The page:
Marisa Sharkey is the Co-Founder and President of Birdies, and has over 20 years of experience working with leading brands across the world. She currently advises early stage entrepreneurs pursuing their own passions and serves on the Board of Directors of Women’s Empowerment, an organization that supports homeless women in building skills for employment.
What is a quote you find meaningful and inspiring, and why?
I love this simple quote from Audrey Hepburn: “As you grow older, you will discover that you have two hands, one for helping yourself, and one for helping others.” She was this very famous and successful actress, and I wouldn’t imagine someone as glamorous as her spending a lot of time thinking about how to help other people. But she’s also been quoted saying a lot of other things on this topic. She was someone who had her own success, but maybe wasn’t necessarily seen as a leader in a world. But in fact, I think she was!
“As you grow older, you will discover that you have two hands, one for helping yourself, and one for helping others.”
Another reason I like this quote is how it relates to [my company] Birdies. We started it as an indoor slipper for bringing friends and family together—inviting people into your home, connecting in real life and kicking up your heels. We really come from that place—that concept of home and connection—so I love this quote that’s about helping and doing things for other people outside of your own self. It’s so simple, but it’s such a powerful, enlightening thing that I’ve always loved.
What do you personally gain from mentoring?
I was once paired with a mentee who had similar work experience to me (earlier in my career). Initially, I thought I would understand right away where she was coming from and wouldn’t have much knowledge to gain, but I quickly realized I was wrong. Her perspective was completely different than my own, and our career paths weren’t nearly as parallel as I’d assumed.
So rather than just jumping into sharing what I know, I found myself really listening to what she had to say, and asking a lot of questions. So the whole experience was surprising for me, and it turned out to be really rewarding. I’m kind of a random person in her life, but I can offer a unique type of help: I don’t have any judgment, and I’m not worried about potential repercussions of her actions or decisions.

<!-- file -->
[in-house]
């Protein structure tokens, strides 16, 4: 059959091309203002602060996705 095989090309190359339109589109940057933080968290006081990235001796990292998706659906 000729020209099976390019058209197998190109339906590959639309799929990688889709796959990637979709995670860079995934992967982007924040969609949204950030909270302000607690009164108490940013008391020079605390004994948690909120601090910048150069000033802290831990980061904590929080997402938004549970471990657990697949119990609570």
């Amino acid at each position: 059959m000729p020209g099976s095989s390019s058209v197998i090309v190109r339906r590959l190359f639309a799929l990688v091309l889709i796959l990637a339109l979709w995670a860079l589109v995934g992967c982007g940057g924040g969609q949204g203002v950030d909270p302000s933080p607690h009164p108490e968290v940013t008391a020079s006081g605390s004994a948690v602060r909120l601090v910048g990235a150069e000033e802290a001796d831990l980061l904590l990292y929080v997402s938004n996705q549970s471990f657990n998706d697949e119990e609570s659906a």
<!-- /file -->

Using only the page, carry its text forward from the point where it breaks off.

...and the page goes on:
It was eye-opening for me to realize that I could be helpful to someone that I don’t have a personal connection with. I think it’s interesting just to gain the skills and confidence that allow you to really help anyone, by being a good listener, and not worrying so much about whether your backgrounds and experience are similar.
Why do you like being a leader?
I think this is a really interesting question. I’m sure there are some people who, when they’re in high school or college, say one of their goals is to be a leader at some point in their career. But I think that most people probably aspire to a functional role first (such as “I want to be an accountant” or “I want to be a doctor”), and that’s how I used to think of it. I remember waking up one morning, after I was relatively far along in my career and I had been doing well and experienced success, and I realized…I’d become a leader somewhere along the way! I was managing a team of people who were energetic, eager to please, and highly motivated. I thought, “Oh wait, they’re looking up to me and looking for guidance, and for professional development. I guess I’m a leader!” But I had never set out to be that, it just happened organically. I didn’t see that as my primary focus.
Once I had that moment, I realized I really loved being a a leader, because I really enjoyed helping people along their journey. I’ve been told that I can be a pretty tough manager and that I have high expectations, but I also really invest in people who want to learn more and are ready to take on more responsibilities. So it turns out that what I love most about my career now isn’t so much related to being a co-founder and COO, but getting to build a team that’s full of so much potential…and I get to be a catalyst for their growth and progression in their careers. That’s so exciting for me.
Once I had that moment, I realized I really loved being a a leader, because I really enjoyed helping people along their journey.
What advice would you give to a someone who is starting to serve as a (formal or informal) mentor?
It’s not about sharing my experience or suggesting a certain path for someone, or saying “here’s how you go about doing this.” For me, successful mentorship has been about asking questions, and getting to the root of what it is that the mentee wants to work on. I can help him or her by asking a lot of questions—not by sharing my life story. It’s about being a sounding board, and asking the hard questions…not being prescriptive.
At Ceresa, we’re democratizing access to truly transformative leadership development. Our Leadership Accelerator combines a structured curriculum, executive coaching, and high-impact, external mentorship, delivered virtually via an easy-to-use platform. Our “Mentor Spotlight” series shares stories and insights from Ceresa mentors.